They are second in command in a school, and yet assistant principals often are not given opportunities to strengthen leadership skills that are vital to their effectiveness in the role as well as in the principal post many will assume one day. That is one of the main takeaways of The Role of Assistant Principals: Evidence and Insights for Advancing School Leadership, a major new research review that synthesizes the findings of 79 studies about APs published since 2000 and includes fresh analyses of national and state data. The review found that the number of APs has grown markedly in the last 25 years and that the role has become a more common stop on the path to the principalship. At the same time, the researchers found disparities in the composition of the leadership workforce. Educators of color are less likely to become principals and more likely to become APs than white educators. Women are less likely than men to become either APs or principals.
Recently, the Wallace Blog spoke with the report’s authors, Ellen Goldring and Mollie Rubin of Vanderbilt University’s Peabody College of Education and Human Development, and Mariesa Herrmann of Mathematica, about their findings and the implications for district policies and practices. The interview has been edited for length and clarity.
The number of APs has grown six times faster than the number of principals in the last 25 years. Why do you think that is?
Herrmann: We looked into whether it was due to an increased number of students in elementary schools and found that explained some but not all of the increase. You’re still seeing an increase in the assistant principal-student ratio in elementary schools over this time period.
Goldring: That’s important, because at least officially, districts might have a funding formula that says if a school is of a particular size, it gets an AP position. But we also surmise that local districts can certainly fund positions differently. They might combine a coaching position with a teacher-leader position and turn that into an AP position. We have no idea why [the increase] is happening, the implications vis-à-vis other staffing decisions and what the rationale might be for a district or principal to think that the AP position is a better role to help fulfill the needs of a school as compared to other positions.
The synthesis found uneven opportunities for advancement for educators of color and women in the leadership pipeline. Does the research suggest reasons why? What measures could be taken to promote equitable opportunities?
Herrmann: For educators of color, the research mentions things like differences in access to mentoring, particularly for Black women. It also suggests hiring discrimination, such as people of color not being considered for suburban schools or schools with predominately white student populations. One African American female educator in a study had a nice quote about this; she was not hired and informed that she wasn’t the right “fit.” She said, “Most of the [African American female administrators in our district]…are placed in high-poverty schools. Perhaps this is where we fit?” There’s also some evidence of differences in assigned leadership tasks by race, which could prevent people’s advancement. For women, there are a bunch of explanations—differences in access to mentorship, differences in assigned tasks, family responsibilities and the time commitments of being an assistant principal or a principal, differences in aspirations or confidence, and also discrimination.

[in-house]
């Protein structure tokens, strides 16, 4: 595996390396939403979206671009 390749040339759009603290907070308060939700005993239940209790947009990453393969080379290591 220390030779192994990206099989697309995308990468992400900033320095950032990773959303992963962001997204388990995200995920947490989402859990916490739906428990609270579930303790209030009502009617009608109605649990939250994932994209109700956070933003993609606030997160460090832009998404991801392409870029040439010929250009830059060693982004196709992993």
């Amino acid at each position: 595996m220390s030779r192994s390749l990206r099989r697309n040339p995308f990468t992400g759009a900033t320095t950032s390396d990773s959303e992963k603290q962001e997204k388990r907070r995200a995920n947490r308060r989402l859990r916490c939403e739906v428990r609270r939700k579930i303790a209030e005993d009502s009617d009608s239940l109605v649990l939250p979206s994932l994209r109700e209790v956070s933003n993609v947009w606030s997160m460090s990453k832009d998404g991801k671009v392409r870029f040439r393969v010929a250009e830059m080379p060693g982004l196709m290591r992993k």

Goldring: The point about not being a “good fit” is something to emphasize. There’s probably a lot of both explicit and implicit bias about where leaders of color want to be placed, should be placed and the implications for their career trajectories. We suggest using equity audits and leader tracking systems [which compile data on the backgrounds and careers of potential and sitting school leaders] to bring patterns to light and show how they play out in different types of schools. It’s an important first step but beyond that, districts need to create spaces for people to have really honest and open conversations about the patterns. That is key to addressing them.
Hermann: Besides just understanding the patterns, I think addressing this requires mentoring people of color and women. Someone who is already a principal can help them understand how to be a leader in that particular district. Maybe to the extent that they share similar backgrounds or experiences, they can relate to that person.
Rubin: It’s also about making space to hear the experiences of people who are facing differential outcomes and how they’re experiencing the roles that they’re in. We often assume that we know what we’re trying to fix, but we don’t necessarily understand it at a deep level.
Principals today are more likely to have served as assistant principals than in the past. Many say that the experience was pivotal to their leadership preparation. What makes a strong principal-assistant principal mentoring relationship?
Herrmann: One study mentioned areas where assistant principals found advice and mentoring useful. One was skills development, such as building strong relationships, honing decision-making skills, having strong communications skills. This suggests that principals need to have strong leadership skills themselves, so that they can model them for the assistant principal.
Goldring: We noted in our report that there are no studies on how principals think about or conceptualize the role of assistant principals. We don’t know why an assistant principal might spend more time on task A or task B, or what principals consider when they hire assistant principals. There are gaps in terms of the research as well.